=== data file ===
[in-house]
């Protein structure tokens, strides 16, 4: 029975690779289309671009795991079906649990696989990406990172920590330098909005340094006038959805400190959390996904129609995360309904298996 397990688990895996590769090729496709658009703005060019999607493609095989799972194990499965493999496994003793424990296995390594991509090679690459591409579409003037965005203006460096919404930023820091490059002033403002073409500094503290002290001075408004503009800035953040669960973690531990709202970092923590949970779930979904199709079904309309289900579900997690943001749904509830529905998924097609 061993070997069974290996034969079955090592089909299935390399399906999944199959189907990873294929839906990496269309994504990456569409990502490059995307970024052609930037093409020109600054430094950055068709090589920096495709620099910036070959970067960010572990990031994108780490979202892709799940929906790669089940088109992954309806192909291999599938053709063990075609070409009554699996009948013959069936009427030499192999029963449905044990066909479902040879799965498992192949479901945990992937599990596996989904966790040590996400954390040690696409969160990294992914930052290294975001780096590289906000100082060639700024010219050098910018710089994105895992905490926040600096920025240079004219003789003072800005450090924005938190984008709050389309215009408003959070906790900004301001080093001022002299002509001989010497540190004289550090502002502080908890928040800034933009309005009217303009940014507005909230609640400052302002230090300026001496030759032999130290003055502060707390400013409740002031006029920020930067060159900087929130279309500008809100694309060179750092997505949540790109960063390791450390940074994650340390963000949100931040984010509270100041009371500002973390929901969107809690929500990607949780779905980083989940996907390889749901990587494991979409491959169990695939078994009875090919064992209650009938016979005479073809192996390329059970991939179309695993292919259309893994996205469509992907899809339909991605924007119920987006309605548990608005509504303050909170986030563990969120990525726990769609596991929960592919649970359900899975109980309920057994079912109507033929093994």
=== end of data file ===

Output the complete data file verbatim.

[in-house]
């Protein structure tokens, strides 16, 4: 029975690779289309671009795991079906649990696989990406990172920590330098909005340094006038959805400190959390996904129609995360309904298996 397990688990895996590769090729496709658009703005060019999607493609095989799972194990499965493999496994003793424990296995390594991509090679690459591409579409003037965005203006460096919404930023820091490059002033403002073409500094503290002290001075408004503009800035953040669960973690531990709202970092923590949970779930979904199709079904309309289900579900997690943001749904509830529905998924097609 061993070997069974290996034969079955090592089909299935390399399906999944199959189907990873294929839906990496269309994504990456569409990502490059995307970024052609930037093409020109600054430094950055068709090589920096495709620099910036070959970067960010572990990031994108780490979202892709799940929906790669089940088109992954309806192909291999599938053709063990075609070409009554699996009948013959069936009427030499192999029963449905044990066909479902040879799965498992192949479901945990992937599990596996989904966790040590996400954390040690696409969160990294992914930052290294975001780096590289906000100082060639700024010219050098910018710089994105895992905490926040600096920025240079004219003789003072800005450090924005938190984008709050389309215009408003959070906790900004301001080093001022002299002509001989010497540190004289550090502002502080908890928040800034933009309005009217303009940014507005909230609640400052302002230090300026001496030759032999130290003055502060707390400013409740002031006029920020930067060159900087929130279309500008809100694309060179750092997505949540790109960063390791450390940074994650340390963000949100931040984010509270100041009371500002973390929901969107809690929500990607949780779905980083989940996907390889749901990587494991979409491959169990695939078994009875090919064992209650009938016979005479073809192996390329059970991939179309695993292919259309893994996205469509992907899809339909991605924007119920987006309605548990608005509504303050909170986030563990969120990525726990769609596991929960592919649970359900899975109980309920057994079912109507033929093994």